production from a 6-7 acre orchard

civ_IV_fanOctober 12, 2012

I'm kicking around the idea of starting a small orchard that produces hard cider and apple wine from apples produced on site. there would be a tasting room and very small-scale distribution.

from everything i've read i can expect, at most, 500 bushels per acre, which could me as much as 3500 bushels from the orchard. the cider press, it seems, could net about 7000 from this. ultimately, it wouldn't translate to much money.

i would love to go for more acreage, but part of the business plan is being close to the city for foot traffic to the tasting room.

do my numbers from the paragraph above sound right? is it realistic to expect 3500 bushels from 7 acres?

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I don't have any personal experience with that kind of volume, but it would seem that your production is going to be, to a large extent, dependent upon the density of your planting.

If you haven't already done so, you should check out Michael Phillips' "The Apple Grower". He covers a lot of different types of density plantings.

There is also a magazine geared for the commercial grower called "American Fruit Grower" that is always covering new planting styles focused on production, that you might want to check out before making a decision.

    Bookmark   October 17, 2012 at 8:44AM
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Konrad___far_north(3..just outside of Edmonton)

Not a money maker for sure, when you count all the labor, spray's, pruning, etc. ..still a hobby I would think, too much of a investment for the return. You're like a farmer,.. don't count your labor.

    Bookmark   October 17, 2012 at 10:09PM
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franktank232(z5 WI)

Another thing to keep in mind, is even if you plant next spring, you are talking 5 years? before production if not longer...Max yields could take 10 years. Throw in frost, freezes, bugs, disease, deer, squirrels, severe weather... I wouldn't expect to make money for a long time. If you've got money to burn, don't would awesome. I'd probably throw a little variety in there with some pears, maybe some plums...

    Bookmark   October 17, 2012 at 11:54PM
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alan haigh

Numbers on paper are virtually meaningless. What is the site like (are there nearby successful orchards?), what is your level of expertise (which mostly comes from experience) how much time do you have to make good on your investment in case of crop failure?

What is your experience in agriculture up to this point because if you don't already have a lot of hands on experience in the soil including working long, long days maybe you should start with one acre at most. Have you made a palatable cider?

These are not really good questions to bring to this forum as we are not a professional fruit growing group as a whole and the twist of you doing it to make cider and run a tasting room makes it even harder for fruit growers to provide useful info. I would start with your local land grant university and get a lot of help on the business end even before considering the actual apple growing part of it.

I think you could get more practical help by consulting with people doing the same thing with grapes. There is a lot of experience out there doing exactly what your suggesting, but with vines.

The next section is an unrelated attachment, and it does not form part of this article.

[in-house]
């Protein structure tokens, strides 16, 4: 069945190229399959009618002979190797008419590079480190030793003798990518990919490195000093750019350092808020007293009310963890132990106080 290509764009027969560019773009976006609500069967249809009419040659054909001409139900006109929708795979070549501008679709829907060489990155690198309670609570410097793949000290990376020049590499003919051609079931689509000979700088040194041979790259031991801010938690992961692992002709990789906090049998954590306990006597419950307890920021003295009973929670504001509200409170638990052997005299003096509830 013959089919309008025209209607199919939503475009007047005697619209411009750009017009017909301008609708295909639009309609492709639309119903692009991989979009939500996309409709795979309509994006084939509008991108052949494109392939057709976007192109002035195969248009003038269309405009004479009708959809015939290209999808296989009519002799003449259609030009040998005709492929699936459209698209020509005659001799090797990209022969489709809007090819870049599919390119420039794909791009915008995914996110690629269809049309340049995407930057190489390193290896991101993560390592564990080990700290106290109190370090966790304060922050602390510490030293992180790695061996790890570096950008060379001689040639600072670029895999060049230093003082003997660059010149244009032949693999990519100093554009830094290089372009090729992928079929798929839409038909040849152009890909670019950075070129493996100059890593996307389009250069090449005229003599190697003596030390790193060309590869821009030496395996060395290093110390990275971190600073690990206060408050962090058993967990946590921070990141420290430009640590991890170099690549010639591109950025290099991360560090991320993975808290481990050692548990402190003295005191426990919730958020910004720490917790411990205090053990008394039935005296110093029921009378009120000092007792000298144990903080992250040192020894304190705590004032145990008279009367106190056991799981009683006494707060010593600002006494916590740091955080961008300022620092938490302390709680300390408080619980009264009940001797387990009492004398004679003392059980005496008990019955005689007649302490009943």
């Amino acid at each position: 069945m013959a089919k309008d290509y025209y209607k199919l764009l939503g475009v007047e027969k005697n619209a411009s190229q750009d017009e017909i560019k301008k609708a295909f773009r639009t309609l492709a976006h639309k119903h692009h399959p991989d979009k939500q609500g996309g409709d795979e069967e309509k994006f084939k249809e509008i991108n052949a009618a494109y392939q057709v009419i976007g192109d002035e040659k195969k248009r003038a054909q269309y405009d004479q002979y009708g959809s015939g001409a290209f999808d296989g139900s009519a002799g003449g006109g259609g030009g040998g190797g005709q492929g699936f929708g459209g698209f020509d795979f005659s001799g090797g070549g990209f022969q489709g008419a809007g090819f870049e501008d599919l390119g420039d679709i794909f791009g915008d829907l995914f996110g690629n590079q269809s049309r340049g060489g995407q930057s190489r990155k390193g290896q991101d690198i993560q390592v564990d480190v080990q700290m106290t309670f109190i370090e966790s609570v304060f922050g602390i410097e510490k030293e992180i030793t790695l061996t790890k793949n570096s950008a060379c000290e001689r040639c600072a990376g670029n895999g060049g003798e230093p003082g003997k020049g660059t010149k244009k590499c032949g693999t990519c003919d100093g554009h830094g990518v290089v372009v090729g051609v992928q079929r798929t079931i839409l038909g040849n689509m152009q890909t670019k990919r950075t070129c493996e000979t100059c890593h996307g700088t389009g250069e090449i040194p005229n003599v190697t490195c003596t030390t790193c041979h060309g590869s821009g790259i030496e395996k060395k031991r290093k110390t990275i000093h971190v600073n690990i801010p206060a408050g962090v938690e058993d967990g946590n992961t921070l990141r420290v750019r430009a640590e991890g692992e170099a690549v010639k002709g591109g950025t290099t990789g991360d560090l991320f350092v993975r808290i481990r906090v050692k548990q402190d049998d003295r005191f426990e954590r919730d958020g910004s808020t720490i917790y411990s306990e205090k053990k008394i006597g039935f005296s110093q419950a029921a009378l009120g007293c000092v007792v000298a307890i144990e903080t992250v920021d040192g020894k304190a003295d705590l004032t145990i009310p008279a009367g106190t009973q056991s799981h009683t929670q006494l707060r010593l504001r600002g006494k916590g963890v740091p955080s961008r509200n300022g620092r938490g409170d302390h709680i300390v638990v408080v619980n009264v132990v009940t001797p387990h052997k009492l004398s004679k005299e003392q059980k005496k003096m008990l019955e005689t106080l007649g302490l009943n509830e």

You can also contract with apple growers (preferably ones using dwarfing rootstocks) to produce the apples you need with much less out front investment.

    Bookmark   October 18, 2012 at 6:43AM
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I can't help you with numbers. Maybe you could contact your local Ag Dept and speak to your agent.. They will have numbers for you or will be able to find them for you.. They may also have names of varieties that do well in your area..

I only have ten apple trees, they are Southern Antique var. and it takes a lot of time pruning each tree. I don't spray (because I have honeybees)so my apples are not really pretty but they make great tasting apples for pies, jellies, butter. They have been in the ground 14yrs and this yr was my best yeild yet.

Good luck with your venture.

    Bookmark   October 18, 2012 at 10:20PM
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oregonwoodsmoke(5 OR Sunset 1A)

Figures for crop yield will be worthless. Those figures are for commercial varieties and you will be growing cider apples.

If you have all the equipment to make cider, you do not limit yourself to apples you can grow yourself. You press your own apples, plus you get neighbors to grow crops of cider apples for you and you buy theirs.

Be selective about what you plant. You will want blends of different apples to make the best cider.

    Bookmark   October 20, 2012 at 8:00PM
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thanks everybody. sorry i haven't checked in for a bit.

the more i think about it, the more i realize the numbers aren't going to make the actual fruit production profitable, at all. oregonwoodsmoke hit the nail on the head -- if i'm going to have a cider operation on relatively small acreage, i'm better off focusing on that...i could maintain an orchard myself, but it doesn't seem practical to have it as my main production orchard.

    Bookmark   October 26, 2012 at 8:05AM
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You should talk to Vintage Virginia Apples south of Charlottesville. They have exactly the orchard and hard cider tasting room you are talking about, not to mention an awesome fall festival, online tree sales, and farmer's market. The Shelton family that owns it is super nice.

Here is a link that might be useful: Vintage Virginia Apples

    Bookmark   October 26, 2012 at 8:13PM
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